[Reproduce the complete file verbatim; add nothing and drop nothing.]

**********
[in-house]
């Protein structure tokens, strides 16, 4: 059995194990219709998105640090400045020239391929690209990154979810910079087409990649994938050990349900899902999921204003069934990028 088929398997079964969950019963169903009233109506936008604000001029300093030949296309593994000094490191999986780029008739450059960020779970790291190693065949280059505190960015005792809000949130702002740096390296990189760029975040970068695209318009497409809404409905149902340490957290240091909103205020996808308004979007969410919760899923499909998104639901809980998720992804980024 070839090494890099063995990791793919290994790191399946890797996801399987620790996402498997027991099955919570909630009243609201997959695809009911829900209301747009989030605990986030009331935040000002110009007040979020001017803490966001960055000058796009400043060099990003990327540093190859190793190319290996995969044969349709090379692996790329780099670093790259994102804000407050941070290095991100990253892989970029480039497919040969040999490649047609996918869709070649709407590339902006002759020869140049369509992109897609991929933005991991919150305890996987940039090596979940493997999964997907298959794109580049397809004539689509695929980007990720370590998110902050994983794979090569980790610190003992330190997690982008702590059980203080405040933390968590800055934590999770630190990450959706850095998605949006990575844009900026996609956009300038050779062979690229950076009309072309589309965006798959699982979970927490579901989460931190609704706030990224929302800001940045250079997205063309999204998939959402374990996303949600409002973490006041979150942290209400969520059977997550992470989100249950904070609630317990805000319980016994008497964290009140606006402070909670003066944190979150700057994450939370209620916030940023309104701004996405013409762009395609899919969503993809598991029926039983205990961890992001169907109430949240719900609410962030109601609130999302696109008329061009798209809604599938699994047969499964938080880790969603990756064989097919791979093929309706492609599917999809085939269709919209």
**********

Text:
[in-house]
């Protein structure tokens, strides 16, 4: 059995194990219709998105640090400045020239391929690209990154979810910079087409990649994938050990349900899902999921204003069934990028 088929398997079964969950019963169903009233109506936008604000001029300093030949296309593994000094490191999986780029008739450059960020779970790291190693065949280059505190960015005792809000949130702002740096390296990189760029975040970068695209318009497409809404409905149902340490957290240091909103205020996808308004979007969410919760899923499909998104639901809980998720992804980024 070839090494890099063995990791793919290994790191399946890797996801399987620790996402498997027991099955919570909630009243609201997959695809009911829900209301747009989030605990986030009331935040000002110009007040979020001017803490966001960055000058796009400043060099990003990327540093190859190793190319290996995969044969349709090379692996790329780099670093790259994102804000407050941070290095991100990253892989970029480039497919040969040999490649047609996918869709070649709407590339902006002759020869140049369509992109897609991929933005991991919150305890996987940039090596979940493997999964997907298959794109580049397809004539689509695929980007990720370590998110902050994983794979090569980790610190003992330190997690982008702590059980203080405040933390968590800055934590999770630190990450959706850095998605949006990575844009900026996609956009300038050779062979690229950076009309072309589309965006798959699982979970927490579901989460931190609704706030990224929302800001940045250079997205063309999204998939959402374990996303949600409002973490006041979150942290209400969520059977997550992470989100249950904070609630317990805000319980016994008497964290009140606006402070909670003066944190979150700057994450939370209620916030940023309104701004996405013409762009395609899919969503993809598991029926039983205990961890992001169907109430949240719900609410962030109601609130999302696109008329061009798209809604599938699994047969499964938080880790969603990756064989097919791979093929309706492609599917999809085939269709919209």